ON THIS DAY – December 14, 1935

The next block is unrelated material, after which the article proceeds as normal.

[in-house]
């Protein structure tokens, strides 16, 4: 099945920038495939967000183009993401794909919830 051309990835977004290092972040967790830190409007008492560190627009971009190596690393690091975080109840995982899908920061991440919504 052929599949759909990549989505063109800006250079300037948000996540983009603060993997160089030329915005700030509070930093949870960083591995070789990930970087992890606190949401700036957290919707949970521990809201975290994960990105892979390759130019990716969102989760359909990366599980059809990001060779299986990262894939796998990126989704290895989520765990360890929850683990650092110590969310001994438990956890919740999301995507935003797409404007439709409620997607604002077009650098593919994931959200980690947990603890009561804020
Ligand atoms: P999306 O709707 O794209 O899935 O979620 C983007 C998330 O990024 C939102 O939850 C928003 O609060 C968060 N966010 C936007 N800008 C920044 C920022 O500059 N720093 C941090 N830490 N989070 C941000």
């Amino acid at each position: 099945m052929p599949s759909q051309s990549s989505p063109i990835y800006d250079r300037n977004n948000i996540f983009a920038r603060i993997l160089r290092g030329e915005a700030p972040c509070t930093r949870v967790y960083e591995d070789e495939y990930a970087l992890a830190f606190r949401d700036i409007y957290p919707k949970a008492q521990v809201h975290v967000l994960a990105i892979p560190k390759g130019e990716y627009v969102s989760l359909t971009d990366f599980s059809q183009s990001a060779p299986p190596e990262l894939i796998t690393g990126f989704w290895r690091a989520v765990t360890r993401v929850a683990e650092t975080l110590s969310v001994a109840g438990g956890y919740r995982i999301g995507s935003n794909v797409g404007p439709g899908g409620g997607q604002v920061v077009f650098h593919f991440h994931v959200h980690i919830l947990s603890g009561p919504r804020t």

Someone cut through the lock on the outer door of the tower at Geelong Gaol with a hacksaw on the 14th of December 1935, to gained access to the prison yard and vegetable garden and subsequently escaping. The prison authorities were staggered on finding the door unlocked the following morning and a careful search failed to disclose anything missing or any contraband. A heavy lock, half an inch thick had been cut, and a grille gate leading from a street to the tower was forced open, giving access to a spiral stairway leading to the lookout tower over the exercise yard. The intruder used a rope to lower himself 30ft to the garden below. A black cloth bag and a bottle of vaseline were found near the tower in the Supreme Court yard, which adjoins the gaol. Some vaseline had been put on the lock to facilitate cutting. The police are perplexed at the motive for the escapade as it is the first instance in modern times of an adventurer gaining access to a gaol and making his escape. Footprints were found leading to the office window of the governor Mr. N. E. Touhill, but no attempt had been made to force the window. Recent thefts of cage birds in Geelong raised the theory that there had been an attempt to steal a valuable collection owned by the senior warder Mr. R. Thorley.